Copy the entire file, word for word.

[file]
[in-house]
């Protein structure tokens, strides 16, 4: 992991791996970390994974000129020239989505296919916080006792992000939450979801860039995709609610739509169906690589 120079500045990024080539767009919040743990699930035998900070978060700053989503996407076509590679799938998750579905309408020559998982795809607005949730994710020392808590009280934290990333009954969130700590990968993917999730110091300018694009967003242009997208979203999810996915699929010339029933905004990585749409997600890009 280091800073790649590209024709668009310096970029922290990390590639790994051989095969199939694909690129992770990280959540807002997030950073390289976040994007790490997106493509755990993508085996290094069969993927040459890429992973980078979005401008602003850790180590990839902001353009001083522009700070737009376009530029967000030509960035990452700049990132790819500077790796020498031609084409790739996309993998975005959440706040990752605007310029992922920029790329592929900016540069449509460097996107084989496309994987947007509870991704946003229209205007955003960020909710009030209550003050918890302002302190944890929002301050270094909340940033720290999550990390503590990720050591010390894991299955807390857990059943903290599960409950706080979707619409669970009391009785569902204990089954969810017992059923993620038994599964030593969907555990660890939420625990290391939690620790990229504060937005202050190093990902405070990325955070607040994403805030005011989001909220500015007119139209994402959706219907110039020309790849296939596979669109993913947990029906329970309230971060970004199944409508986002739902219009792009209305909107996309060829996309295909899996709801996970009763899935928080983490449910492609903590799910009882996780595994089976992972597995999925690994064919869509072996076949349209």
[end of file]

[in-house]
């Protein structure tokens, strides 16, 4: 992991791996970390994974000129020239989505296919916080006792992000939450979801860039995709609610739509169906690589 120079500045990024080539767009919040743990699930035998900070978060700053989503996407076509590679799938998750579905309408020559998982795809607005949730994710020392808590009280934290990333009954969130700590990968993917999730110091300018694009967003242009997208979203999810996915699929010339029933905004990585749409997600890009 280091800073790649590209024709668009310096970029922290990390590639790994051989095969199939694909690129992770990280959540807002997030950073390289976040994007790490997106493509755990993508085996290094069969993927040459890429992973980078979005401008602003850790180590990839902001353009001083522009700070737009376009530029967000030509960035990452700049990132790819500077790796020498031609084409790739996309993998975005959440706040990752605007310029992922920029790329592929900016540069449509460097996107084989496309994987947007509870991704946003229209205007955003960020909710009030209550003050918890302002302190944890929002301050270094909340940033720290999550990390503590990720050591010390894991299955807390857990059943903290599960409950706080979707619409669970009391009785569902204990089954969810017992059923993620038994599964030593969907555990660890939420625990290391939690620790990229504060937005202050190093990902405070990325955070607040994403805030005011989001909220500015007119139209994402959706219907110039020309790849296939596979669109993913947990029906329970309230971060970004199944409508986002739902219009792009209305909107996309060829996309295909899996709801996970009763899935928080983490449910492609903590799910009882996780595994089976992972597995999925690994064919869509072996076949349209």